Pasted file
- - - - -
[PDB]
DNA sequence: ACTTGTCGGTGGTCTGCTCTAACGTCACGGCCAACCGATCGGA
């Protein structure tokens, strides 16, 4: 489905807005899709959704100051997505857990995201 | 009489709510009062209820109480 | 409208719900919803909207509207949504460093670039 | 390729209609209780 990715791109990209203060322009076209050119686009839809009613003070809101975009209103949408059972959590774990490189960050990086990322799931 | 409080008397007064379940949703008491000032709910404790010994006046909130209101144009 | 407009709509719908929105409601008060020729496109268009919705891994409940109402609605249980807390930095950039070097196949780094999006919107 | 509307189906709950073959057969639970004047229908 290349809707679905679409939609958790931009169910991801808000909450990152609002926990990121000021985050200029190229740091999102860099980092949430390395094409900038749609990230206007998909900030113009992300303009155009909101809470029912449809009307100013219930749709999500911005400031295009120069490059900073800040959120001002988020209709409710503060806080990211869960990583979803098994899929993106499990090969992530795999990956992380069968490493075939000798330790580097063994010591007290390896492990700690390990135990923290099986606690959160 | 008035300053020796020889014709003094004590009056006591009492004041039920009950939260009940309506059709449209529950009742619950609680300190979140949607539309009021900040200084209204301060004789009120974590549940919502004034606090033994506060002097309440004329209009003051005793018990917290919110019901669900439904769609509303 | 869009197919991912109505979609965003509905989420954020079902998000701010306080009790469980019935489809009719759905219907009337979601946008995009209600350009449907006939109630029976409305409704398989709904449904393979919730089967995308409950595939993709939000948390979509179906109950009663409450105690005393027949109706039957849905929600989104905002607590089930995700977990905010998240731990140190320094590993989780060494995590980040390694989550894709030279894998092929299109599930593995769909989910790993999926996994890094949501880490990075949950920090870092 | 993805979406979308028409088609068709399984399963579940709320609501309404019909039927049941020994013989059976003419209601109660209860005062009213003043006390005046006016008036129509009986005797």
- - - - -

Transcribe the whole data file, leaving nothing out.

[PDB]
DNA sequence: ACTTGTCGGTGGTCTGCTCTAACGTCACGGCCAACCGATCGGA
């Protein structure tokens, strides 16, 4: 489905807005899709959704100051997505857990995201 | 009489709510009062209820109480 | 409208719900919803909207509207949504460093670039 | 390729209609209780 990715791109990209203060322009076209050119686009839809009613003070809101975009209103949408059972959590774990490189960050990086990322799931 | 409080008397007064379940949703008491000032709910404790010994006046909130209101144009 | 407009709509719908929105409601008060020729496109268009919705891994409940109402609605249980807390930095950039070097196949780094999006919107 | 509307189906709950073959057969639970004047229908 290349809707679905679409939609958790931009169910991801808000909450990152609002926990990121000021985050200029190229740091999102860099980092949430390395094409900038749609990230206007998909900030113009992300303009155009909101809470029912449809009307100013219930749709999500911005400031295009120069490059900073800040959120001002988020209709409710503060806080990211869960990583979803098994899929993106499990090969992530795999990956992380069968490493075939000798330790580097063994010591007290390896492990700690390990135990923290099986606690959160 | 008035300053020796020889014709003094004590009056006591009492004041039920009950939260009940309506059709449209529950009742619950609680300190979140949607539309009021900040200084209204301060004789009120974590549940919502004034606090033994506060002097309440004329209009003051005793018990917290919110019901669900439904769609509303 | 869009197919991912109505979609965003509905989420954020079902998000701010306080009790469980019935489809009719759905219907009337979601946008995009209600350009449907006939109630029976409305409704398989709904449904393979919730089967995308409950595939993709939000948390979509179906109950009663409450105690005393027949109706039957849905929600989104905002607590089930995700977990905010998240731990140190320094590993989780060494995590980040390694989550894709030279894998092929299109599930593995769909989910790993999926996994890094949501880490990075949950920090870092 | 993805979406979308028409088609068709399984399963579940709320609501309404019909039927049941020994013989059976003419209601109660209860005062009213003043006390005046006016008036129509009986005797």